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Our Breakfast-to-Bedtime Back to School Guide

Remember last year’s back to school photo? The kids wore big, happy grins and fresh haircuts. Inside their shiny new backpacks awaited orderly pencil cases and a homemade-with-love lunch filled with summer veggies and nothing processed. Cut to the second week: Running to the car five minutes late, the day’s completed homework forgotten on the kitchen table and cranky parents playing Rock-paper-scissors to see who has to leave work early...

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A Divorce Lawyer’s Tips for Parenting Through Kid Conflict

Tara Scott is a former Brentwood divorce lawyer – with a 3-year-old son and 5-year-old daughter – so she knows a thing or two about parenting through conflict. Now a family mediator in Beverly Hills, Scott has found that things she learns in her mommy-and-me group help in mediation and that her mediation skills apply at home. Here are some of her tips for wading into a disagreement between your...

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Easy and Fun Recipes for Busy College Students

Healthy, low-cost food options that are dorm-room friendly have been traditionally hard to come by, but “The Quick and Easy Vegetarian College Cookbook” from Adams Media offers more than 300 meals that fit the bill. Staying healthy amid the hustle and bustle of college life can be tough, but this recipe book offers delicious meals and snacks for even the busiest students. The book suggest healthy late-night study snacks and...

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Robotics Startup Creates Companion Helpers for Kids

In a bright co-working space in a building in Old Pasadena are the offices of a startup robotics and AI company. The scientists, engineers, artists and designers there have added a unique feature to their product-development lab: a playroom. But they aren’t just playing. They are working to change the lives of children – including those with developmental disabilities –and they’re looking for families to help them. The team developing...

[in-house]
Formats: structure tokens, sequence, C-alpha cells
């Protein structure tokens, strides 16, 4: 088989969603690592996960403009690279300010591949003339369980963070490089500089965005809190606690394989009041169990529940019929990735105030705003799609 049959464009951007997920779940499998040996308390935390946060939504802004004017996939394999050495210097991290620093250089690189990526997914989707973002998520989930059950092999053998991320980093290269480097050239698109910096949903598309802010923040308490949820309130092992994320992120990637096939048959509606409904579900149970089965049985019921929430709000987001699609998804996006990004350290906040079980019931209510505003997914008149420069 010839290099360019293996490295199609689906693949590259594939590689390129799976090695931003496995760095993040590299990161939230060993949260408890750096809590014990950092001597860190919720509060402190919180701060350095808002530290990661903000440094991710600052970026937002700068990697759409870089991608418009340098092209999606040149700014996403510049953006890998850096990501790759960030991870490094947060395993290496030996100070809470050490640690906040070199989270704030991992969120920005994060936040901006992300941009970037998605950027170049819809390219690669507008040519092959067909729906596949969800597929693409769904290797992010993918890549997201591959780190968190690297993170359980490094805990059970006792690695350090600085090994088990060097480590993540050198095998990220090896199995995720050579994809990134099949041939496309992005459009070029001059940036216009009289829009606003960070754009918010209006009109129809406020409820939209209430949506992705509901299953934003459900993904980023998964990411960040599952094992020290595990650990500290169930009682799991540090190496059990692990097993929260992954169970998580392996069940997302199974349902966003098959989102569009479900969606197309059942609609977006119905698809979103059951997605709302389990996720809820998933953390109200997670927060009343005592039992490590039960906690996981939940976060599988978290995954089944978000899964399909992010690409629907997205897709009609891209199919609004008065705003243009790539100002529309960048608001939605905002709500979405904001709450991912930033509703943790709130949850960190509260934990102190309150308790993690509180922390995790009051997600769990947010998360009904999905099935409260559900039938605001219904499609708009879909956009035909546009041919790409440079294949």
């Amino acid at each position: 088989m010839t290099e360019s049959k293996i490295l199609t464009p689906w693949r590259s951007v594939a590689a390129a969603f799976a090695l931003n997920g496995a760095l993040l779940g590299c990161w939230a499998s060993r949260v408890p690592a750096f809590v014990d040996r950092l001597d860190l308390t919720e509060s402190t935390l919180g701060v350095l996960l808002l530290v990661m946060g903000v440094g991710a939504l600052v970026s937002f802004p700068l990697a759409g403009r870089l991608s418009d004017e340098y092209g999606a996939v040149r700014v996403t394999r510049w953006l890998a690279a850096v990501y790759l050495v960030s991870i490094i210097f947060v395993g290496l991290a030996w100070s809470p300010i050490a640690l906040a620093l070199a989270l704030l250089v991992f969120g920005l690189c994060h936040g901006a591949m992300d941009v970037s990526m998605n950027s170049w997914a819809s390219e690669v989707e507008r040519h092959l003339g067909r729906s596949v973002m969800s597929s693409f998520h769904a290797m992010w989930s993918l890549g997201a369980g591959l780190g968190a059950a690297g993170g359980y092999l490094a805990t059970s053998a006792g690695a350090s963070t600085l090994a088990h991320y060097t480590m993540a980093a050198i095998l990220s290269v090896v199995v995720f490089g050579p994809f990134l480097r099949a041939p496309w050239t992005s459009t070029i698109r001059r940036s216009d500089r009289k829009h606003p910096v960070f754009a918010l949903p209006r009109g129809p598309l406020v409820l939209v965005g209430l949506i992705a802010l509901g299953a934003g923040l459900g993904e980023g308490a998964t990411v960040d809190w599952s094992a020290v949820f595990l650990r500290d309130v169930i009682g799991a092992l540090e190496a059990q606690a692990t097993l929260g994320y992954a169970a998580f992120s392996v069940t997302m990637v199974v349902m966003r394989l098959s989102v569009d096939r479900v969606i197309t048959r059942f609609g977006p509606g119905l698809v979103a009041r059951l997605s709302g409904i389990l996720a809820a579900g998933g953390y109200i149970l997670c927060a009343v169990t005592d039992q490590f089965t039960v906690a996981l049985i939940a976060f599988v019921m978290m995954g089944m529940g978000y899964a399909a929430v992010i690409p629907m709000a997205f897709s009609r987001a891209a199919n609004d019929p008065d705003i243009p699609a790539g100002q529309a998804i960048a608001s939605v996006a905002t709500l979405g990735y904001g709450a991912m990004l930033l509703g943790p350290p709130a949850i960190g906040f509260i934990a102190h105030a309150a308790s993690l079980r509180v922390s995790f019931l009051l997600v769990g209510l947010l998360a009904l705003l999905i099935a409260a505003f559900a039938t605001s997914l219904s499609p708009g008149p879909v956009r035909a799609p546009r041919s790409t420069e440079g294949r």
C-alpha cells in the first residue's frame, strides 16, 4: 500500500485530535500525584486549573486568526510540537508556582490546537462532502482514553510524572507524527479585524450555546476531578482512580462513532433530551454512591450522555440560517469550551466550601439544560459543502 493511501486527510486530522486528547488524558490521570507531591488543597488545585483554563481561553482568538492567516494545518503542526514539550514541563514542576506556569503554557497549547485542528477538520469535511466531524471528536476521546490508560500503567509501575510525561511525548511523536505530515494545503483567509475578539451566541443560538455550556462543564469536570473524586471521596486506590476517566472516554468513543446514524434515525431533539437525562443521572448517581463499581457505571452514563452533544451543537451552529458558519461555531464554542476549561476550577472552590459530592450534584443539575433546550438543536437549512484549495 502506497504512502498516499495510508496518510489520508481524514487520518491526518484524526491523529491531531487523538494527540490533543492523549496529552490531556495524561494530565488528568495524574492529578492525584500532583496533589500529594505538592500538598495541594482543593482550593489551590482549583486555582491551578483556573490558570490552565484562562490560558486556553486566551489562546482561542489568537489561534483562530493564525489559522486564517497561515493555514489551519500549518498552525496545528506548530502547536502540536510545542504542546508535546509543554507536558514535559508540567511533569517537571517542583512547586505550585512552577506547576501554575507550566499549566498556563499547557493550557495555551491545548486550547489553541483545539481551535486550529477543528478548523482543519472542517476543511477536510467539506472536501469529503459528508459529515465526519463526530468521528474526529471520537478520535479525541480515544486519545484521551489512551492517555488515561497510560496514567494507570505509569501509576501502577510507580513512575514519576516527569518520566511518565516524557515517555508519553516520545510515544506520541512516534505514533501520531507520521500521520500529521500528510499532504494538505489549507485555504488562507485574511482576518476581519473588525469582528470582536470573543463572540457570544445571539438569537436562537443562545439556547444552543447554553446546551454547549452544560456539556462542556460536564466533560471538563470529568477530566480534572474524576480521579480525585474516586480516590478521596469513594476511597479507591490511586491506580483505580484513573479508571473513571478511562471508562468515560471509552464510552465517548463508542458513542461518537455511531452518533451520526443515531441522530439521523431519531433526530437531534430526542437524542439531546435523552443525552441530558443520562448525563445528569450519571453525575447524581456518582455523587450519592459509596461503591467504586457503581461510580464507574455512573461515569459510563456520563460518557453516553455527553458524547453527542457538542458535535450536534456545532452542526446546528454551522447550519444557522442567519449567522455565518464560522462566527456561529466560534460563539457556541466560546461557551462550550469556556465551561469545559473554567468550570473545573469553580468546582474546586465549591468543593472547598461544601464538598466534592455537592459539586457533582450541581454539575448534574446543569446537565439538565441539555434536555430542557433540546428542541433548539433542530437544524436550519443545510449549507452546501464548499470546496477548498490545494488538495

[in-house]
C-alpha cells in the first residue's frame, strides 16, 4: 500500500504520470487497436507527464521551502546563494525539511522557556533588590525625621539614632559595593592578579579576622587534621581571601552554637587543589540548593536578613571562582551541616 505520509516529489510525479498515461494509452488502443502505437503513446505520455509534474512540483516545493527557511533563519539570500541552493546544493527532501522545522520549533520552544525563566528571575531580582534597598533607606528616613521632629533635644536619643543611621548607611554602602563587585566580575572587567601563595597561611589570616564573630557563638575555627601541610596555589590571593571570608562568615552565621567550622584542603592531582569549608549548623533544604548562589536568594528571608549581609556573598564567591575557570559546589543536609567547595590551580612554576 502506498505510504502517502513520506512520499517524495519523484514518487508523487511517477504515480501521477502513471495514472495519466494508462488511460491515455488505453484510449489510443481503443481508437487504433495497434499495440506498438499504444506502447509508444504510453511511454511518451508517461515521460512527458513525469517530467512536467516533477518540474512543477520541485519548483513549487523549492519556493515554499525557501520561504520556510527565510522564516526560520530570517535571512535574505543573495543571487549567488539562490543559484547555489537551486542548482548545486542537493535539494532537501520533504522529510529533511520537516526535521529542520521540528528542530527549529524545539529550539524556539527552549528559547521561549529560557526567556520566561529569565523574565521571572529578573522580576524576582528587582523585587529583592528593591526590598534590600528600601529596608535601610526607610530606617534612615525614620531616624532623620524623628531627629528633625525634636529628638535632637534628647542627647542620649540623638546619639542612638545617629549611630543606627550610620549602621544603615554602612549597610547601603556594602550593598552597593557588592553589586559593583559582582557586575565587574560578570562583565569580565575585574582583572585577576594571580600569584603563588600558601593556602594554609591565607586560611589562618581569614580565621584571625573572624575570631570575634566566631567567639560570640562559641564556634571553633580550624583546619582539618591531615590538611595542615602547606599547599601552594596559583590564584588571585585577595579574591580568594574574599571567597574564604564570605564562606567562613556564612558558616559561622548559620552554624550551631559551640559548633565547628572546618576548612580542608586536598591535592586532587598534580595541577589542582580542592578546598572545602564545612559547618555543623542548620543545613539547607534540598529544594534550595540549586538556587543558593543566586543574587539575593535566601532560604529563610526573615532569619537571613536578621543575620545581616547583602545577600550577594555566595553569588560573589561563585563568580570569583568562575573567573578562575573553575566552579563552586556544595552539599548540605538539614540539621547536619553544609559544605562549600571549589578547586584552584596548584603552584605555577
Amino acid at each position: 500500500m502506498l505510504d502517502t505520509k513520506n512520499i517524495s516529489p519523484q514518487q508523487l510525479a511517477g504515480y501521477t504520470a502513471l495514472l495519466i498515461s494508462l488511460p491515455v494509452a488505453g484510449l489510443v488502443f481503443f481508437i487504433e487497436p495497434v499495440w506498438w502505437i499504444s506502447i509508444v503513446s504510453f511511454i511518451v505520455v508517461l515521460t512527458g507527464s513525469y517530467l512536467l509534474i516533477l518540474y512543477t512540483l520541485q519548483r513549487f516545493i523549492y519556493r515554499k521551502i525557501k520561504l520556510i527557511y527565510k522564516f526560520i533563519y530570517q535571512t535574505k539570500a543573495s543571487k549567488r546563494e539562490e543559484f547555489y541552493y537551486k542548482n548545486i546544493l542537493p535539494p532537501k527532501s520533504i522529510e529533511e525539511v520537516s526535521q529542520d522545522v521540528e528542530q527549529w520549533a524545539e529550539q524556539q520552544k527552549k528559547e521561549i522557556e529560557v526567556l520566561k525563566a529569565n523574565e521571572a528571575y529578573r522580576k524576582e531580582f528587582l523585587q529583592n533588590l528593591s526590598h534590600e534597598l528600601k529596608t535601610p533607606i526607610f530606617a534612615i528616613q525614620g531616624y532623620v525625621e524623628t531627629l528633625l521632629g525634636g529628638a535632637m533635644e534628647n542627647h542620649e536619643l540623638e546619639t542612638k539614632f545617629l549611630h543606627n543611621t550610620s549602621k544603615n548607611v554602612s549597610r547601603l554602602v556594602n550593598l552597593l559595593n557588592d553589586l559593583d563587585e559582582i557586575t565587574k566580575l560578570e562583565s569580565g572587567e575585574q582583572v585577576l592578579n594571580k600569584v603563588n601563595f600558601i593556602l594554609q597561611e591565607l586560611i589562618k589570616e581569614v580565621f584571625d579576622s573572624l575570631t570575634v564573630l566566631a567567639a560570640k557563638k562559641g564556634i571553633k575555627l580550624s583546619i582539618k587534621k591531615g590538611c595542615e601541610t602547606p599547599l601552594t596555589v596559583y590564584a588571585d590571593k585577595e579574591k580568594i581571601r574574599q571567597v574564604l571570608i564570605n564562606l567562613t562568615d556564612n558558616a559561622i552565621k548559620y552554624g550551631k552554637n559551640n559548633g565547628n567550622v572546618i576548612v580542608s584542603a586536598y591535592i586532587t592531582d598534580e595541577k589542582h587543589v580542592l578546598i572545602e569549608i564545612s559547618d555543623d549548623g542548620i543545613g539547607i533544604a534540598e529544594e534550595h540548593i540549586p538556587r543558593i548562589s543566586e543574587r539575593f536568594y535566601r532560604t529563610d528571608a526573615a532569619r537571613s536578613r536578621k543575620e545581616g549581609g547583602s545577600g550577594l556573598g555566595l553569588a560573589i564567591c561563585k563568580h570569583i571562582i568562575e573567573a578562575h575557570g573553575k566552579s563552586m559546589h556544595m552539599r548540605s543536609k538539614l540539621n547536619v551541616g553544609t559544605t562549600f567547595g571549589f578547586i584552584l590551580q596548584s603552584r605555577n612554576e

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Doc Talk: Screening for Childhood Obesity

Childhood obesity rates, which climbed for decades, seem finally to have leveled off among most groups of kids. Still, about a third of kids are overweight and nearly 20 percent are obese, leading a government panel of experts to recommend in June that all children ages 6 and up be screened for obesity by their pediatrician. Steven Jensen, M.D., medical director of general pediatrics at Miller Children’s & Women’s Hospital...

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Building a Social Network For the Non-sporty Kid

There is no question that team sports are amazing for the mind and body. So many important social skills are taught through working as a team and exercising the body. Additionally, friendships typically grow stronger by participating in sports outside of school. Because of this, young kids (especially boys) are traditionally signed up for the usual round of team sports – soccer, basketball and baseball. These are great, but let’s...